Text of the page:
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Riddle DL, Blumenthal T, Meyer BJ, et al., editors. C. elegans II. 2nd edition. Cold Spring Harbor (NY): Cold Spring Harbor Laboratory Press; 1997.

Cover of C. elegans II

C. elegans II. 2nd edition.

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Section IIntroduction

During morphogenesis, some cells migrate from their origins to distant locations. The complex, stereotyped migrations of axonal growth cones, for example, determine the connectivity of the nervous system. Motile cells and processes can undergo directed movements in response to spatially patterned molecules (Keynes and Cook 1995; Garrity and Zipursky 1995), and recent studies suggest that specific directional cues are conserved from nematodes to chordates (Hedgecock et al. 1990; Ishii et al. 1992; Kennedy et al. 1994; Serafini et al. 1994; Colamarino and Tessier-Lavigne 1995).

Migrating cells may follow several different directional cues, often in strict sequence, during development. Moreover, they may halt migration at stereotyped positions or times either to divide or to differentiate. These changes in cell movements must reflect changes in the extracellular environment or changes within the motile cell itself. For example, cells might be constitutively responsive to multiple directional cues, changing course whenever they encounter a further cue within their repertoire. Instead, it appears that cells become responsive to new cues, or unresponsive to current ones, during the course of migration. Some transitions could be entirely autonomous, reflecting, for example, an intracellular clock, but many are contingent upon extracellular signals encountered during the course of migration. These transitions often involve new gene expression. Analysis of these transitions has identified signaling pathways and transcriptional cascades within migrating cells that help select substrate and direction of migration, or regulate transitions between motile and stationary states. One such pathway in nematodes responds to hormonal signals that advance developmental age throughout the larva, whereas others respond to growth factors that mark particular origins or migration paths. Together with cytoskeletal machinery for directed movement, these regulatory mechanisms form the intrinsic navigational programs of migrating cells.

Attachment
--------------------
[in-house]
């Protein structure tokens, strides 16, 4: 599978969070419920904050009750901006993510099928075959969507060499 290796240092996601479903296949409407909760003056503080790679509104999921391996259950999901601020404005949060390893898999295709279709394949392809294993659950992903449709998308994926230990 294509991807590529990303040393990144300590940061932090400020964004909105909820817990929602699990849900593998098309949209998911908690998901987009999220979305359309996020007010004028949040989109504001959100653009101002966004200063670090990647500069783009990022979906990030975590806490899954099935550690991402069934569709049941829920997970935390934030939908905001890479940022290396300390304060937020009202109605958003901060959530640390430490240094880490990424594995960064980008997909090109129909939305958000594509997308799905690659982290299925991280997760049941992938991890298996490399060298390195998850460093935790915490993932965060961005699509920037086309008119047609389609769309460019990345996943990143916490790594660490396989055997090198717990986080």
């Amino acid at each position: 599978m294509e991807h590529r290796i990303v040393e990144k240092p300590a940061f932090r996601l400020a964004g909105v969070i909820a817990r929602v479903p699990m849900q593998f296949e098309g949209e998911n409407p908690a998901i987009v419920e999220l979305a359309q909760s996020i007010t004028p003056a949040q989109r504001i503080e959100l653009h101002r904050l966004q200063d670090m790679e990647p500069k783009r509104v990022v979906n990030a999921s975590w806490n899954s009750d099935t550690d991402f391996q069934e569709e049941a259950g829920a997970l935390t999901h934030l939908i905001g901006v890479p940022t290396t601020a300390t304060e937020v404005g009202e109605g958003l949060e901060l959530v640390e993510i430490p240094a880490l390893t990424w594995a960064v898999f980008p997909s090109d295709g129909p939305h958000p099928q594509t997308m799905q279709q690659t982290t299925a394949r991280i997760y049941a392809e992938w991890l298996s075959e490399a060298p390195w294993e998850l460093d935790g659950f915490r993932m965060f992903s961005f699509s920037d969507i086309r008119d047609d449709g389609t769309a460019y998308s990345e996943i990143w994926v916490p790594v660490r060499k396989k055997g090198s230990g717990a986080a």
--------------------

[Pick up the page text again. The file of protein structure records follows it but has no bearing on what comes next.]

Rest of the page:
This chapter reviews the developmental genetics of cell migration in Caenorhabditis elegans including growth cones and other motile cell processes. The origins and fates, including migrations and morphogenetic movements, of the somatic cells in both males and hermaphrodites have been traced in living embryos and larvae (Sulston and Horvitz 1977; Kimble and Hirsh 1979; Sulston et al. 1980, 1983). The cellular anatomy of the adult nervous system, including axon trajectories and synaptic connectivity, has been completely reconstructed from serial electron micrographs (Ward et al. 1975; Ware et al. 1975; Albertson and Thomson 1976; White et al. 1976, 1986; Hall and Russell 1991). Several earlier reviews of cell and growth cone migrations in C. elegans (Hedgecock et al. 1987; Wadsworth and Hedgecock 1992; Culotti 1994; Garriga and Stern 1994) and some recent general reviews of cell motility and pathfinding are highly recommended (Burns and Augustine 1995; Garrity and Zipursky 1995; Keynes and Cook 1995; Tanaka and Sabry 1995).

Copyright © 1997, Cold Spring Harbor Laboratory Press.
Bookshelf ID: NBK20190
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